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The visible computer

Windows_Xp_of_Medea.JPGI have a friend I would like to lend anyone who thinks computers have gotten easier in the last 30 years.

The other evening, he asked how to host a Zoom conference. At the time, we were *in* a Zoom call, and I've seen him on many others, so he seemed competent enough.

"Di you have a Zoom account?" I said.

"How do I get that?"

I directed him to the website. No, not the window with our faces; that's the client. "Open up - what web browser do you use?"

"Er...Windows 10?"

"That's the computer's operating system. What do you use to go to a website?"

"Google?"

Did he know how to press ALT-TAB to see the open windows on his system? He did not. Not even after instruction.

But eventually he found the browser, Zoom's website, and the "Join" menu item. He created a password. The password didn't work. (No idea.) He tried to reset the password. More trouble. He decided to finish it later...

To be fair, computers *have* gotten easier. On a 1992 computer, I would have had to write my friend a list of commands to install the software, and he'd have had to type them perfectly every time and learn new commands for each program's individual interface. But the comparative ease of use of today's machines is more than offset by the increased complexity of what we're doing with them. It would never have occurred to my friend even two years ago that he could garnish his computer with a webcam and host video chats around the world.

I was reminded of this during a talk on new threats to privacy that touched on ubiquitous computing and referenced the 1991 paper The Computer for the 21st Century, by Marc Weiser, then head of the famed Xerox PARC research lab.

Weiser imagined the computer would become invisible, a theme also picked up by Donald Norman in his 1998 book, The Invisible Computer. "Invisible" here means we stop seeing it, even though it's everywhere around us. Both Weiser and Norman cited electric motors, which began as large power devices to which you attached things, and then disappeared inside thousands of small and large appliances. When computers are everywhere, they will stop commanding our attention (except when they go wrong, of course). Out of sight, out of mind - but in constant sight also means out of mind because our brains filter out normal background conditions to focus on the exceptional.

Weiser's group built three examples, which they called tabs (inch-scale), pads (foot-scale), and boards (yard-scale). His tabs sound rather like today's tracking tags. Like the Active Badges at Olivetti Research in Cambridge they copied (the privacy implications of which horrified the press at the time), they could be used to track people and things, direct calls, automate diary-keeping, and make presentations and research portable throughout the networked area. In 2013, when British journalist Simon Bisson revisited this same paper, he read them more broadly as sensors and effectuators. Pads, in Weiser's conception, were computerized sheets of "scrap" paper to be grabbed and used anywhere and left behind for the next person. Weiser called them an "antidote to windows", in that instead of cramming all programs into a window you could spread dozens of pads across a full-sized desk (or floor) to work with. Boards were displays, more like bulletin boards, that could be written on with electronic "chalk" and shared across rooms.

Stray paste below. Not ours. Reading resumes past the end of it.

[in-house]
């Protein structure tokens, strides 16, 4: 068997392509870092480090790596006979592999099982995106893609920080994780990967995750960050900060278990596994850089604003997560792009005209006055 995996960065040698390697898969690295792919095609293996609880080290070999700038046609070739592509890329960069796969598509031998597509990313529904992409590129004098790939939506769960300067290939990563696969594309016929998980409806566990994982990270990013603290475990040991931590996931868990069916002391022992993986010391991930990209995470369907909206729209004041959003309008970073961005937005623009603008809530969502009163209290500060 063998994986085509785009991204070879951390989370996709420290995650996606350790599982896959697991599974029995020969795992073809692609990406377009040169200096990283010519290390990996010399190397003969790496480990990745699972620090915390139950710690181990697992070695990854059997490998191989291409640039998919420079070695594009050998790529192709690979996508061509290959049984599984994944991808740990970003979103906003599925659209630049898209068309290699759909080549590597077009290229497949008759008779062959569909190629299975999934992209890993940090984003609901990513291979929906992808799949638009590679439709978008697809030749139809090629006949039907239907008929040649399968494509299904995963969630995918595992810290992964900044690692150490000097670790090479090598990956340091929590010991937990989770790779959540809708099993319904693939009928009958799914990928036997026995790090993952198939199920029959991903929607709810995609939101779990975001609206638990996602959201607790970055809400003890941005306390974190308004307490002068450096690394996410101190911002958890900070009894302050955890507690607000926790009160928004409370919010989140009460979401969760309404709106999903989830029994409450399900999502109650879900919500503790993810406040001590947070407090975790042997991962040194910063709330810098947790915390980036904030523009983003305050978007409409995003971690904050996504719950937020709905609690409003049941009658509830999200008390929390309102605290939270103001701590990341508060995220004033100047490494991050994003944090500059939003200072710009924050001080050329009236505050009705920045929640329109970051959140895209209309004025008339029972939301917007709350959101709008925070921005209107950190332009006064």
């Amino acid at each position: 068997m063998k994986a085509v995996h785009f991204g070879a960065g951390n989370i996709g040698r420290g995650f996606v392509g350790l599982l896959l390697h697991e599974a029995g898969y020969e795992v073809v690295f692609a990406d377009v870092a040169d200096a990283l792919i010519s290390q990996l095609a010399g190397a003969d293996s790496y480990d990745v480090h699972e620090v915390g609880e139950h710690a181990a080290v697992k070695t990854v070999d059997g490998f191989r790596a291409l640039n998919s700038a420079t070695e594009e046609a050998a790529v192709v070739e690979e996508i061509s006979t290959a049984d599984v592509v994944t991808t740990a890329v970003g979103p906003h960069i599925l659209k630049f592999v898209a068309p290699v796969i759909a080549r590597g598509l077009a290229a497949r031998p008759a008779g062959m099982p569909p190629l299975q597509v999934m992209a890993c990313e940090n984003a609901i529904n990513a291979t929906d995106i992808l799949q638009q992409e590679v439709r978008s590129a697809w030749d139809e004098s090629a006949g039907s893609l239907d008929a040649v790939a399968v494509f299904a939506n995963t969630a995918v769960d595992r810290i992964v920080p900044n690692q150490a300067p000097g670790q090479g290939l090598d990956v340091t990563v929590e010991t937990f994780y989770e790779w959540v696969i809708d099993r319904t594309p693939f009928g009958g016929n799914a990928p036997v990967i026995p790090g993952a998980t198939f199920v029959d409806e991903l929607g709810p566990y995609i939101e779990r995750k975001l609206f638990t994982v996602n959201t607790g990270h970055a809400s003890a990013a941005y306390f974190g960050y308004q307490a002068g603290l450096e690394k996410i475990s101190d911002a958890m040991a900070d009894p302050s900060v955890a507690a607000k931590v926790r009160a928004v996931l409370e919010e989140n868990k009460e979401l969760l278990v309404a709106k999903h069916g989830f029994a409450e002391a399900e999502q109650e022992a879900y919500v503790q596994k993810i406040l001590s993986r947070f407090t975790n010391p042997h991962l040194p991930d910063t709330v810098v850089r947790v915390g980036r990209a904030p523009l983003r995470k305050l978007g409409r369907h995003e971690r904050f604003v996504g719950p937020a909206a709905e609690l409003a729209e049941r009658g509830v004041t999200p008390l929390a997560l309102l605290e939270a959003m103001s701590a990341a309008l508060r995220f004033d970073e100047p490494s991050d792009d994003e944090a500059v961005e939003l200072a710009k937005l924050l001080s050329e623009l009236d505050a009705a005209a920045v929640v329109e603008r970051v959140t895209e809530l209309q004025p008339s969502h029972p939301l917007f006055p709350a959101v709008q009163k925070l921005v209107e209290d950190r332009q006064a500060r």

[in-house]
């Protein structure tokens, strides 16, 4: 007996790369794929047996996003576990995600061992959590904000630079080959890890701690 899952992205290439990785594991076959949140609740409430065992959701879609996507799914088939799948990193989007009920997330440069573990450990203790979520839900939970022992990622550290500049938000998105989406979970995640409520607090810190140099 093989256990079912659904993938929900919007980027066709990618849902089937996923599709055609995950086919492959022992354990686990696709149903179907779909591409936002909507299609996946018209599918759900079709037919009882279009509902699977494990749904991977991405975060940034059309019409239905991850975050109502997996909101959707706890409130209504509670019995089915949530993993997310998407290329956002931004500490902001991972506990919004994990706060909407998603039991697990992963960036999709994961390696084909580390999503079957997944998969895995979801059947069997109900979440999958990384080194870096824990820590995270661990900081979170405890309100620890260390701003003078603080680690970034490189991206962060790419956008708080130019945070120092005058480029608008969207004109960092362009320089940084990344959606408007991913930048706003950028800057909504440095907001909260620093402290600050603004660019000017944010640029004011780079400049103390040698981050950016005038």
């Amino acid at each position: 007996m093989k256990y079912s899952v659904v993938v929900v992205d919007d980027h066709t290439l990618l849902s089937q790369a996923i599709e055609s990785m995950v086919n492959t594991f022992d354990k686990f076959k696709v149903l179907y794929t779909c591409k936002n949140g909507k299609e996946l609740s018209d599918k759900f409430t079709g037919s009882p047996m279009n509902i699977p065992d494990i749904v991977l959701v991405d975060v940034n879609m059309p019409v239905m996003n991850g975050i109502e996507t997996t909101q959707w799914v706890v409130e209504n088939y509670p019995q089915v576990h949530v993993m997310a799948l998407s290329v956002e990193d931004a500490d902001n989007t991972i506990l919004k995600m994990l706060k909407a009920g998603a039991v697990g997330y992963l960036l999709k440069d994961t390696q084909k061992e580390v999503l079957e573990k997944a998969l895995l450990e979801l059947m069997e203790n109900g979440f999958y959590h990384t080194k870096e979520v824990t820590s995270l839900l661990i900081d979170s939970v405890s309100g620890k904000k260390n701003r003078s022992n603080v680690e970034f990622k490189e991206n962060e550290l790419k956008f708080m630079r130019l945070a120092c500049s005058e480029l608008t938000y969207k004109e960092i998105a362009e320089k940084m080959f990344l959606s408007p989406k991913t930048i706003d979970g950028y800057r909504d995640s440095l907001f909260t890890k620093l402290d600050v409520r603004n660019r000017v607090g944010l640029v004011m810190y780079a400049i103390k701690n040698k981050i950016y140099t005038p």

"The real power of the concept comes not from any one of these devices; it emerges from the interaction of all of them," Weiser wrote.

In 2013, Bisson suggested Weiser's "embodied virtuality" was taking shape around us as sensors began enabling the Internet of Things and smartphones became the dominant interface to the Internet. But I like Weiser's imagined 21st century computing better than what we actually have. While cloud services can make our devices more or less interchangeable as long as we have the right credentials, that only works if broadband is uninterruptedly reliable. But even then, has anyone lost awareness of the computer - phone - in their hand or the laptop on their desk? Compare today to what Weiser thought would be the case 20 years later - which would have been 2011:

Most important, ubiquitous computers will help overcome the problem of information overload. There is more information available at our fingertips during a walk in the woods than in any computer system, yet people find a walk among trees relaxing and computers frustrating. Machines that fit the human environment, instead of forcing humans to enter theirs, will make using a computer as refreshing as taking a walk in the woods.

Who feels like that? Certainly not the friend we began with. Even my computer expert friends seem one and all convinced that their computers hate them. People in search of relaxation watch TV (granted, maybe on a computer), play guitar (even if badly), have a drink, hang with friends and family, play a game (again, maybe on a computer), work out, tale a bath. In fact, the first thing people do when they want to relax is flee their computers and the prying interests that use them to spy on us. Worse, we no longer aspire to anything better. Those aspirations have all been lost to A/B testing to identify the most profitable design.


Illustrations: Windows XP's hillside wallpaper (via Wikimedia).

Wendy M. Grossman is the 2013 winner of the Enigma Award. Her Web site has an extensive archive of her books, articles, and music, and an archive of earlier columns in this series. Stories about the border wars between cyberspace and real life are posted occasionally during the week at the net.wars Pinboard - or follow on Twitter.

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